If S.525, introduced by U.S. Sen. Rand Paul, becomes law, workers nationwide will be free both to join and pay dues to a labor union and to resign from and cease bankrolling a union they no longer support. Source: US Senate

Kentucky Senator Introduces Measure That Would End Forced Union Dues and Fees

Mr. Mix continued:

“Big Labor corruption cases like the outrageous misuse of worker training center money to which several UAW bosses and their FCA cohorts have already confessed highlight the injustice of forced financial support for unions, which is propped up and promoted by the federal government. 

“No American worker in any state should be forced by law to pay money to a union that may be corrupt, counterproductive, ineffective, or all three, simply in order to get or keep a job.

“Fortunately, on February 14, U.S. Sen. Rand Paul [R-Ky.] and 16 original cosponsors introduced S.525, the National Right to Work Act, on Capitol Hill.

“This Valentine’s Day gift to the millions of American workers who are still being forced to fork over dues or fees to a union they never supported, or no longer support, would repeal all the provisions in federal labor law that authorize compulsory payments to unions as a condition of employment.

“In an age of legislative overreach, S.525 is one of the shortest bills ever introduced.

“It does not add a single word to federal law. Instead, it simply removes the handful of passages in the National Labor Relations Act [NLRA] and the Railway Labor Act [RLA] that give union officials the power to extract dues or fees from workers who wish to be union-free, or get them fired if they refuse.”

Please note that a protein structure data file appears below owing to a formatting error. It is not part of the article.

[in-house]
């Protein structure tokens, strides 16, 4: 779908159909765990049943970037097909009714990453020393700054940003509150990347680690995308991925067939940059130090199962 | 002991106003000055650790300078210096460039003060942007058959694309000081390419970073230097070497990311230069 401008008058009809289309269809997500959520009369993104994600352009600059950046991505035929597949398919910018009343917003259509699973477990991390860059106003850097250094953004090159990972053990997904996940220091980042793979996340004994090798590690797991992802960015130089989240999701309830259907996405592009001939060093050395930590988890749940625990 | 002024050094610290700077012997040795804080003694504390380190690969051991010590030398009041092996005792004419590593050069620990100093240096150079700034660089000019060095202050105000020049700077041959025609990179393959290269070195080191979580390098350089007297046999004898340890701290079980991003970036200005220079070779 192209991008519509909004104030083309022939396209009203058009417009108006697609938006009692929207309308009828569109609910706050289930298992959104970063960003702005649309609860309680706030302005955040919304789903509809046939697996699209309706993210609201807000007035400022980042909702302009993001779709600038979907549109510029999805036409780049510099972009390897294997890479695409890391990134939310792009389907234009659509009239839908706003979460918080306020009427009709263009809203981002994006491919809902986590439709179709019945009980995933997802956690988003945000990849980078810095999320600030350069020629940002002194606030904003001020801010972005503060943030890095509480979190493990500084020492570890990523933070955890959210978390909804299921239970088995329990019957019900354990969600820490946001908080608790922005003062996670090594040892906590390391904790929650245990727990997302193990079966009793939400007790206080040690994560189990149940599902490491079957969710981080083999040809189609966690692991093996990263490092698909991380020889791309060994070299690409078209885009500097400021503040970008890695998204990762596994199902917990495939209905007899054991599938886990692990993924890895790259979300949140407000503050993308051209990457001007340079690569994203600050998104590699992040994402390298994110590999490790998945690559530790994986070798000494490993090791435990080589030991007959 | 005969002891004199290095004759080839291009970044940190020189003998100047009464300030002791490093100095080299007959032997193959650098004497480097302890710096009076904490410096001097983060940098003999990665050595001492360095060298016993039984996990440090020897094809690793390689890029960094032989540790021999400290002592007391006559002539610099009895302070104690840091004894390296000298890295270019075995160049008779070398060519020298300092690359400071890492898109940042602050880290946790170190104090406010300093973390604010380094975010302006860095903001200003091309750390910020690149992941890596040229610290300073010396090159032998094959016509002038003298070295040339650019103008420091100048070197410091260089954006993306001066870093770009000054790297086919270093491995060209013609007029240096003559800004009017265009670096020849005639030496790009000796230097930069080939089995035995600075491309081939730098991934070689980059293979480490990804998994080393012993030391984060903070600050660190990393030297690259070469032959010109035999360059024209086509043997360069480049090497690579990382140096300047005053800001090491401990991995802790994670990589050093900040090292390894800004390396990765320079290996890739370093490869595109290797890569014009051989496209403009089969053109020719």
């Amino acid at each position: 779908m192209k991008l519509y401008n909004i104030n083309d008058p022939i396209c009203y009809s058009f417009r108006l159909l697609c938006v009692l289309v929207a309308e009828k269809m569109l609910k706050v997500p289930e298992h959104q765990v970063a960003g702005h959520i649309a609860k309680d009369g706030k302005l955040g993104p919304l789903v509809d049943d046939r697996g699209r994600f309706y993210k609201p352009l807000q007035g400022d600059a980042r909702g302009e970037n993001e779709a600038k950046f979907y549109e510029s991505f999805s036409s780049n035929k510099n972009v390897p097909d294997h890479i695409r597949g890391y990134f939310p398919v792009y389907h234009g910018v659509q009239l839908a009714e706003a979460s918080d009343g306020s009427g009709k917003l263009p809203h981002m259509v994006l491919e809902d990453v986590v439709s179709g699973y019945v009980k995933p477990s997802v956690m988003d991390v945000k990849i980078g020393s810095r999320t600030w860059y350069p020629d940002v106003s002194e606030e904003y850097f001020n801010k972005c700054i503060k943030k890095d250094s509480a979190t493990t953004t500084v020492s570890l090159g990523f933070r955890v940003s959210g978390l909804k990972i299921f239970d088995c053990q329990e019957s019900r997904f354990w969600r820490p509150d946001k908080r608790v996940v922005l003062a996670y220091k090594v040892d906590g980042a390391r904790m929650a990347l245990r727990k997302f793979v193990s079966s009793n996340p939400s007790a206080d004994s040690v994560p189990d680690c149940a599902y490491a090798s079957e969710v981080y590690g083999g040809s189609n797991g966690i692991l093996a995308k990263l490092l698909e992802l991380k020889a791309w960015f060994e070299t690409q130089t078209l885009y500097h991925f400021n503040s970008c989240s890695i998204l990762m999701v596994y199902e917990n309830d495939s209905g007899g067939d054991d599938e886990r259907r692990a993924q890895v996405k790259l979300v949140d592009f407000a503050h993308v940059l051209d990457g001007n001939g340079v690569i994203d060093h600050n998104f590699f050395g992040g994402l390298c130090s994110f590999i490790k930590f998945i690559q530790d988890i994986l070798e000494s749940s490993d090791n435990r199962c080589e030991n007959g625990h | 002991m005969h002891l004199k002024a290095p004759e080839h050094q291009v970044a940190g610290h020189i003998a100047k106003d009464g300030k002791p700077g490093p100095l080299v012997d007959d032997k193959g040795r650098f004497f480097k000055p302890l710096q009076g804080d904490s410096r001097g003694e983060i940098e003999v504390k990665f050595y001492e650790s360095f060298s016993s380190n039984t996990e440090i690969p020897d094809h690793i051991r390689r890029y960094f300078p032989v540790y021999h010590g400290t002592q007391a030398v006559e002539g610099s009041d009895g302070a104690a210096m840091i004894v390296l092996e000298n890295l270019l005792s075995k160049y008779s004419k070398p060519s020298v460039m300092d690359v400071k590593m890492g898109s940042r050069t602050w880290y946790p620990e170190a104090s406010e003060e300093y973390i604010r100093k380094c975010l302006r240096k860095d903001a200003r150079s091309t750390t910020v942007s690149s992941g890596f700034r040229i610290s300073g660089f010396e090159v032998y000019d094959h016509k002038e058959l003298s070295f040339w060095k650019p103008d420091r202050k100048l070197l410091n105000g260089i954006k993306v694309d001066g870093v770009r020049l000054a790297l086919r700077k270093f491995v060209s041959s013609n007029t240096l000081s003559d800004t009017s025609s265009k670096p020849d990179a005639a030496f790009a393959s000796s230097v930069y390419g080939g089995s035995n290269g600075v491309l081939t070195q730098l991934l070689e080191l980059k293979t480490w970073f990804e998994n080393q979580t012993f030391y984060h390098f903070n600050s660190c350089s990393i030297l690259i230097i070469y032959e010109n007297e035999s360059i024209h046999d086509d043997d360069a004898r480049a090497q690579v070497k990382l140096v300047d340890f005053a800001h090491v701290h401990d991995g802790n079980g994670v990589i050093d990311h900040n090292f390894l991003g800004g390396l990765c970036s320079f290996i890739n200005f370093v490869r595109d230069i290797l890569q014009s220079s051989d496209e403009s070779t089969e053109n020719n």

It’s Washington, D.C.’s Responsibility to Fix Problem That It Created

Although the NLRA does allow states to enact Right to Work laws, and 27 states have already taken advantage of that prerogative, the federal government is responsible for creating the problem of private-sector forced unionism.

In fact, the forced-dues amendment to the RLA adopted by Congress in 1951 actually blocks state Right to Work laws from protecting employees in the railroad and airline industries.

As a consequence of the RLA, tens of thousands of railroad and airline industry employees who hold jobs based in Right to Work states can still be fired for refusal to pay union dues or fees, despite what the labor laws of their own states say.  

Moreover, thousands of additional defense, health-care, and other industry employees who work at military bases, centers for disease control, national parks, and other jurisdictions in Right to Work states that are regarded as “exclusive federal enclaves” are currently forced by federal law to bankroll a union.

One important benefit of S.525 is that it would close both the RLA loophole and the “exclusive federal enclave” loophole that currently prevent state Right to Work laws from protecting substantial numbers of employees.

In the weeks and months ahead, Committee members and legislative staff will press hard for hearings and floor votes on S.525 and parallel national Right to Work legislation that is expected to be introduced in the U.S. House of Representatives soon after this Newsletter edition goes to press.

Nearly 80% of Americans Who Regularly Vote Support Right to Work Principle

“After roll-call Right to Work floor votes in the Senate and House, concerned citizens across the U.S. will know for sure which of their federal elected officials support employee freedom of choice, and which are Big Labor stooges,” Mr. Mix explained.

“That alone will make a major difference.

“Poll after poll shows nearly 80% of Americans who regularly vote in federal elections support the Right to Work principle.

“Politicians who ignore what their constituents think and vote to perpetuate forced union dues may well suffer ballot-box repercussions down the road.”

(source: April 2019 National Right To Work Newsletter)